This is an example of the benefits of combining genealogical research with Y-DNA testing. Even if a person doesn’t know their ancestry, a Y-DNA test may reveal their relatedness to one or more of the participants in this project.


Understanding Your Y-DNA Results

The purpose of the article entitled, Interpreting Your Y-DNA Test Results, is to educate our Project Members and potential new members. Using examples from the Stark Family Y-DNA Project, this publication will attempt to: 1) explain the presentation of your genetic results; and 2) explain the significance of your genetic comparisons to others. While I could go into a complicated discussion of the biology and chemistry — if your interested in more detail on this subject — I suggest visiting the web page entitled DNA101


The Plan

Because Family Tree DNA supports "surname projects," they have been selected to perform the Genealogical DNA testing and analysis.  Family Tree DNA (FTDNA) is one of the more prominent research firms in this field. The Houston, Texas based company was founded strictly for performing genealogical DNA testing and analysis. They work closely with Dr. Michael Hammer of the University of Arizona who is actively pursuing DNA surname research.

The project will compare these test results to the genealogical research to: determine relatedness; prepare reports; and define and separate the participants into family groups. These goals are best accomplished by individuals being tested over 25 (Kit Y-DNA25) or 37 (Kit Y-DNA37) markers . 12 (Kit Y-DNA12) marker test results are welcome; but our experience to date suggests the project objectives can best be achieved if new participants are tested beyond 12 markers.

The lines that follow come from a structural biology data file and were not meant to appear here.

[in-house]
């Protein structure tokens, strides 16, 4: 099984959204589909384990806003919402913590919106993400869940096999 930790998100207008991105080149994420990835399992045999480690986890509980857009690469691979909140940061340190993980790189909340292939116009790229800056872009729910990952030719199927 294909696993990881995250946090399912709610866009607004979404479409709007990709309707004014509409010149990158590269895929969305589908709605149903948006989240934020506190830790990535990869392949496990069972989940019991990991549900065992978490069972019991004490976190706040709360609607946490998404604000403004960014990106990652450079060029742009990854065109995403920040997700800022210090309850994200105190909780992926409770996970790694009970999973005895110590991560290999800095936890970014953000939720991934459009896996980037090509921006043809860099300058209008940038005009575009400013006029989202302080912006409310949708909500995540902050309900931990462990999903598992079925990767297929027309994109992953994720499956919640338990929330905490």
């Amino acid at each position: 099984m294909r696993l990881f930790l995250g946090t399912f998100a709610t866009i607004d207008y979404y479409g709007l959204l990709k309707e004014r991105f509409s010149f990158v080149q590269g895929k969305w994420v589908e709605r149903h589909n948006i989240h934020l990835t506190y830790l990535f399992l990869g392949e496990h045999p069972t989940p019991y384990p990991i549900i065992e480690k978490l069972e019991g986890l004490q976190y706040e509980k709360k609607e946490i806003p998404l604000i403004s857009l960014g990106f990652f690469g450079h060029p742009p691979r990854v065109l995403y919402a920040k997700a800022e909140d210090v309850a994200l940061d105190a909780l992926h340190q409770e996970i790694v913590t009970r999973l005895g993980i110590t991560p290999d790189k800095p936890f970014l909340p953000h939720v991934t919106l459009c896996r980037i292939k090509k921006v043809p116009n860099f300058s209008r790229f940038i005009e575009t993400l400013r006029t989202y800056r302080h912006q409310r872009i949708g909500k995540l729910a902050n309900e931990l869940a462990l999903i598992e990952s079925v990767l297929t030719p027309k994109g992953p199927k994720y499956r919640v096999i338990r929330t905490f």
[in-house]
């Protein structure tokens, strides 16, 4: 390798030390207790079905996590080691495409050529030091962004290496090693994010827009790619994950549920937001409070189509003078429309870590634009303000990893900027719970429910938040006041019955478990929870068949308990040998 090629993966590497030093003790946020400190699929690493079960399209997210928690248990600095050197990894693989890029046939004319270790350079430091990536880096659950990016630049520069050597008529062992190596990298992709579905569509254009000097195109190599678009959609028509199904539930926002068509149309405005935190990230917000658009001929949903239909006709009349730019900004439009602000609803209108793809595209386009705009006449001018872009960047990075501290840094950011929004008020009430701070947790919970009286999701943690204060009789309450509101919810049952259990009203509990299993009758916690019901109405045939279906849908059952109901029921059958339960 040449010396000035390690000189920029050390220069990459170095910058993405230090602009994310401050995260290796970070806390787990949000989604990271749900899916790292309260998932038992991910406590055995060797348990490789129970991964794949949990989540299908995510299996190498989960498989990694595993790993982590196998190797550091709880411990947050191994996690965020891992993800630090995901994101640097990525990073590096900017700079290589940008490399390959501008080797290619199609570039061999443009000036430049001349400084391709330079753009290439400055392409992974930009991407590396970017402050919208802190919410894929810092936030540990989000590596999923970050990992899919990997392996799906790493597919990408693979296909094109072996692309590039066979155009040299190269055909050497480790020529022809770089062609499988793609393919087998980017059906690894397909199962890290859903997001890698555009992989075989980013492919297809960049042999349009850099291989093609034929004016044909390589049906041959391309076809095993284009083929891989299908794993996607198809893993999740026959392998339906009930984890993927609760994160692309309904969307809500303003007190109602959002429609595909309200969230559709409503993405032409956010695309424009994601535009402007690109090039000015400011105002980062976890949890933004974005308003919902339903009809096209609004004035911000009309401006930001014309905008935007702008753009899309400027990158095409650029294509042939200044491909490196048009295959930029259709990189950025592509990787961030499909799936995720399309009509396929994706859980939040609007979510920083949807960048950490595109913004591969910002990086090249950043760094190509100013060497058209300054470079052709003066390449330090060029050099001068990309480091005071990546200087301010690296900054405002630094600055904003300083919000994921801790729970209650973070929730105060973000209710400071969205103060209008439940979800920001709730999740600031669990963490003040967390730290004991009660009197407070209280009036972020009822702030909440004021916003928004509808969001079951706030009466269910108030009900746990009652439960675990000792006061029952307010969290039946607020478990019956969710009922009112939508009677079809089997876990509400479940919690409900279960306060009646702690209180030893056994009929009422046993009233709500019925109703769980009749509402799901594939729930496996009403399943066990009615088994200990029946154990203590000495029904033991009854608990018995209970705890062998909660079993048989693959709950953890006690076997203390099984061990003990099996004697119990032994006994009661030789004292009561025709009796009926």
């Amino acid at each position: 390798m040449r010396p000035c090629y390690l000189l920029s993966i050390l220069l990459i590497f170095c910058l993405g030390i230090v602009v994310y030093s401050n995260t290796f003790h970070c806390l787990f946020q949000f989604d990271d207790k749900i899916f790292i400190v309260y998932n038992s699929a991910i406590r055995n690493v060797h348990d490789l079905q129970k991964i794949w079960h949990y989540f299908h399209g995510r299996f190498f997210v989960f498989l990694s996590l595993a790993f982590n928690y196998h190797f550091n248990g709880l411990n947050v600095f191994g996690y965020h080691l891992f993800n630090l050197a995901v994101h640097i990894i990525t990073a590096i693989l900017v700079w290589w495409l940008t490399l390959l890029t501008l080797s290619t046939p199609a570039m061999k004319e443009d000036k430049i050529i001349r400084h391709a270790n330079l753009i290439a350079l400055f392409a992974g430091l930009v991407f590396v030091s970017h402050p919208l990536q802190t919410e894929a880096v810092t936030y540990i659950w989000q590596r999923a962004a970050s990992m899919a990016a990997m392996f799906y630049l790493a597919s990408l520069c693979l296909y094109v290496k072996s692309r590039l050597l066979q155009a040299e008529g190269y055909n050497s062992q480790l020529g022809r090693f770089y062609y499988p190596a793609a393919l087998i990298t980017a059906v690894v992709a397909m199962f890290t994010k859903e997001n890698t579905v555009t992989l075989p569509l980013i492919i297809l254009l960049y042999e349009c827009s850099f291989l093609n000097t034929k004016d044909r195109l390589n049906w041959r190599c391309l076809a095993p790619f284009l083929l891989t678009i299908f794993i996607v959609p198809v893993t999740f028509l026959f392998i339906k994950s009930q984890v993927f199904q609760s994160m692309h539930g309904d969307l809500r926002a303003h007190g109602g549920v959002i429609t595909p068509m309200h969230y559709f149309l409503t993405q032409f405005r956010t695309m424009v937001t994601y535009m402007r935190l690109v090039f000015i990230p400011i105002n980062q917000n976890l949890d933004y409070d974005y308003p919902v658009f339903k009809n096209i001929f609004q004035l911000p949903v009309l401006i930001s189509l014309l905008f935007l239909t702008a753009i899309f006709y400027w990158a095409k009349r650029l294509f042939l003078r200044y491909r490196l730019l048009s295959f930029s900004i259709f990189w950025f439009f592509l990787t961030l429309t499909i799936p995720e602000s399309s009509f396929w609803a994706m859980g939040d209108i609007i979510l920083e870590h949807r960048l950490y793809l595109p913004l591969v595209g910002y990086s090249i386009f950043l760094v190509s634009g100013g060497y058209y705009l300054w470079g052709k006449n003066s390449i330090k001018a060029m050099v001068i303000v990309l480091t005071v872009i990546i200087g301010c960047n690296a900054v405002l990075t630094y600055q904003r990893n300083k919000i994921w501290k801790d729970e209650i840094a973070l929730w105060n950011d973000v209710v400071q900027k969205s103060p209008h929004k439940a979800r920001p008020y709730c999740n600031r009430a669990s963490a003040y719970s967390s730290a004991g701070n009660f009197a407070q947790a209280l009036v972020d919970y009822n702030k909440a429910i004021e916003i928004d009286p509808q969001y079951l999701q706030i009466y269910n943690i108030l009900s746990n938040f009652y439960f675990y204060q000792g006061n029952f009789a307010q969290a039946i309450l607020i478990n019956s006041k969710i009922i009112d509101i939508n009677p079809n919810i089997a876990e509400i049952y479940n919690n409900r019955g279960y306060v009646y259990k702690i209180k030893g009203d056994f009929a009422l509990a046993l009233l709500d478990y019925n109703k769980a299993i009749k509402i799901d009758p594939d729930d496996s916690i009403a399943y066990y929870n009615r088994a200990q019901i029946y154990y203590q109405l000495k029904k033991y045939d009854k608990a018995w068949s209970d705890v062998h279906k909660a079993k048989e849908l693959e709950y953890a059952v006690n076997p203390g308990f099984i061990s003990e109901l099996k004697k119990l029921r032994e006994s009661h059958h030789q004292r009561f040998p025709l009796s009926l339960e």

Y-DNA Test Kit

Blood test are not needed to provide a Y-DNA sample for testing. A cotton swab is provided in the Y-DNA Kit you receive from Family Tree  DNA. You swab the inside of your cheek per the kit instructions and return the kit to FTDNA. Click HERE for instructions on how to use your test kit.


A Word of Caution About Non-paternal Events

Be aware that your test results could have an unexpected outcome. Some comparisons may vary by two or three markers which could be representative of lines of descent that are either older or younger than the currently observed lineages. The most difficult unexpected outcomes to explain are those in which a participant is not related as expected. These are classified as unrecorded "non-paternal events." Types of non-paternal events could be; pregnancy outside a marriage; adoption; man takes the Stark name when he marries a Stark daughter; Stark man marries a pregnant woman whose husband died; wife who was a Stark chooses to give her children her surname; clerical errors assigning the surname Stark to the wrong person. These are a few examples of unrecorded non-paternal events.

Some may not want to see a result indicating a “non-paternal event” — but we are all legal Starks and a small sample size could be misleading. Therefore, remember, as more participants join the project along your line of descent, the mystery could be resolved; or you and others related to you will have defined a new Stark family group.


Test Kit Cost

By joining a FTDNA Surname Project, you  receive a price discount. The following are the prices when you join the Stark Family Y-DNA Project: Y-DNA12: $49; Y-DNA25: $124; Y-DNA37: $149. There are also special prices available for upgrades of Y-DNA12 and Y-DNA25 kits to 25 and 37 markers respectively. Check with the administrators if you desire to be tested over additional markers. Click Here to Join the Stark Family Y-DNA Project



A History of the Stark Surname